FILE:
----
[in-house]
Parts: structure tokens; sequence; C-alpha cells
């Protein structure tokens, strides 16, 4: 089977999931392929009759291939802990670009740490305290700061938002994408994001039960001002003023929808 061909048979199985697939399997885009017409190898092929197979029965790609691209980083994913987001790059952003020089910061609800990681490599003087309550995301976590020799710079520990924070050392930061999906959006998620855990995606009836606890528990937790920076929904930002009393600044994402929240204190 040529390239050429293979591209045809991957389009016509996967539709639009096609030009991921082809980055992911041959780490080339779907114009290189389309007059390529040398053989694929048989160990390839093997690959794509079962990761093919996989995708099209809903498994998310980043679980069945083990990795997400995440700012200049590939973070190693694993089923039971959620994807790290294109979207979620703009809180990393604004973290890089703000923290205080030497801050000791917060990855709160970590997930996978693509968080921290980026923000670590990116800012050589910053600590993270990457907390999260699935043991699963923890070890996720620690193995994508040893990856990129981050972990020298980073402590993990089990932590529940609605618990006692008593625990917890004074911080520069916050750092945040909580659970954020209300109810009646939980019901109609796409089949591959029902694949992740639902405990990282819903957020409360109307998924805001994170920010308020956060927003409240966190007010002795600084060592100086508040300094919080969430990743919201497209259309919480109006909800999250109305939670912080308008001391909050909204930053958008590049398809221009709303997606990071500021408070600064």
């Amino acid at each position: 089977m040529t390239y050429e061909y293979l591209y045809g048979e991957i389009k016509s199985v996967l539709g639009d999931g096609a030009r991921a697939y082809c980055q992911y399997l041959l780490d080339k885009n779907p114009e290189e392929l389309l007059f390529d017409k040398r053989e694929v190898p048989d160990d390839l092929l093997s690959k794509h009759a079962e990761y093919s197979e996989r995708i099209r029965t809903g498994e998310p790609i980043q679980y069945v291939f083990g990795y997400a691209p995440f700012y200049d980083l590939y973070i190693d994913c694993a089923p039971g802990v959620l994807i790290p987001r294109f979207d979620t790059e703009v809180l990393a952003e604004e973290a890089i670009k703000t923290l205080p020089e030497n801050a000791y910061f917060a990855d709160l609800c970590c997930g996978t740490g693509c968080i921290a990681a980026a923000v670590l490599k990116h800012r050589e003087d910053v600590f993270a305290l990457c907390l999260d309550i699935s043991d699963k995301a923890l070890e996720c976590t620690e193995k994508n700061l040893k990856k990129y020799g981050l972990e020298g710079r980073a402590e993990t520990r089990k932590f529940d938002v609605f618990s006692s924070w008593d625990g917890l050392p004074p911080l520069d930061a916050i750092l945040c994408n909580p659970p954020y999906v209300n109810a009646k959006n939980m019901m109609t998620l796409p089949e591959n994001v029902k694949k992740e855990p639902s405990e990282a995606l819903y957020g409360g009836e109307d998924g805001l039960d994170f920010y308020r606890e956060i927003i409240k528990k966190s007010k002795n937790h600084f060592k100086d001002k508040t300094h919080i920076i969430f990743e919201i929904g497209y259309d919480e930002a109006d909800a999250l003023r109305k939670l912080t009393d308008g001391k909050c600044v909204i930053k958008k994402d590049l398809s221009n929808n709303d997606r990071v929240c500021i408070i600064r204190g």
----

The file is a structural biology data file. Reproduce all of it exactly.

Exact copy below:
[in-house]
Parts: structure tokens; sequence; C-alpha cells
């Protein structure tokens, strides 16, 4: 089977999931392929009759291939802990670009740490305290700061938002994408994001039960001002003023929808 061909048979199985697939399997885009017409190898092929197979029965790609691209980083994913987001790059952003020089910061609800990681490599003087309550995301976590020799710079520990924070050392930061999906959006998620855990995606009836606890528990937790920076929904930002009393600044994402929240204190 040529390239050429293979591209045809991957389009016509996967539709639009096609030009991921082809980055992911041959780490080339779907114009290189389309007059390529040398053989694929048989160990390839093997690959794509079962990761093919996989995708099209809903498994998310980043679980069945083990990795997400995440700012200049590939973070190693694993089923039971959620994807790290294109979207979620703009809180990393604004973290890089703000923290205080030497801050000791917060990855709160970590997930996978693509968080921290980026923000670590990116800012050589910053600590993270990457907390999260699935043991699963923890070890996720620690193995994508040893990856990129981050972990020298980073402590993990089990932590529940609605618990006692008593625990917890004074911080520069916050750092945040909580659970954020209300109810009646939980019901109609796409089949591959029902694949992740639902405990990282819903957020409360109307998924805001994170920010308020956060927003409240966190007010002795600084060592100086508040300094919080969430990743919201497209259309919480109006909800999250109305939670912080308008001391909050909204930053958008590049398809221009709303997606990071500021408070600064």
């Amino acid at each position: 089977m040529t390239y050429e061909y293979l591209y045809g048979e991957i389009k016509s199985v996967l539709g639009d999931g096609a030009r991921a697939y082809c980055q992911y399997l041959l780490d080339k885009n779907p114009e290189e392929l389309l007059f390529d017409k040398r053989e694929v190898p048989d160990d390839l092929l093997s690959k794509h009759a079962e990761y093919s197979e996989r995708i099209r029965t809903g498994e998310p790609i980043q679980y069945v291939f083990g990795y997400a691209p995440f700012y200049d980083l590939y973070i190693d994913c694993a089923p039971g802990v959620l994807i790290p987001r294109f979207d979620t790059e703009v809180l990393a952003e604004e973290a890089i670009k703000t923290l205080p020089e030497n801050a000791y910061f917060a990855d709160l609800c970590c997930g996978t740490g693509c968080i921290a990681a980026a923000v670590l490599k990116h800012r050589e003087d910053v600590f993270a305290l990457c907390l999260d309550i699935s043991d699963k995301a923890l070890e996720c976590t620690e193995k994508n700061l040893k990856k990129y020799g981050l972990e020298g710079r980073a402590e993990t520990r089990k932590f529940d938002v609605f618990s006692s924070w008593d625990g917890l050392p004074p911080l520069d930061a916050i750092l945040c994408n909580p659970p954020y999906v209300n109810a009646k959006n939980m019901m109609t998620l796409p089949e591959n994001v029902k694949k992740e855990p639902s405990e990282a995606l819903y957020g409360g009836e109307d998924g805001l039960d994170f920010y308020r606890e956060i927003i409240k528990k966190s007010k002795n937790h600084f060592k100086d001002k508040t300094h919080i920076i969430f990743e919201i929904g497209y259309d919480e930002a109006d909800a999250l003023r109305k939670l912080t009393d308008g001391k909050c600044v909204i930053k958008k994402d590049l398809s221009n929808n709303d997606r990071v929240c500021i408070i600064r204190g």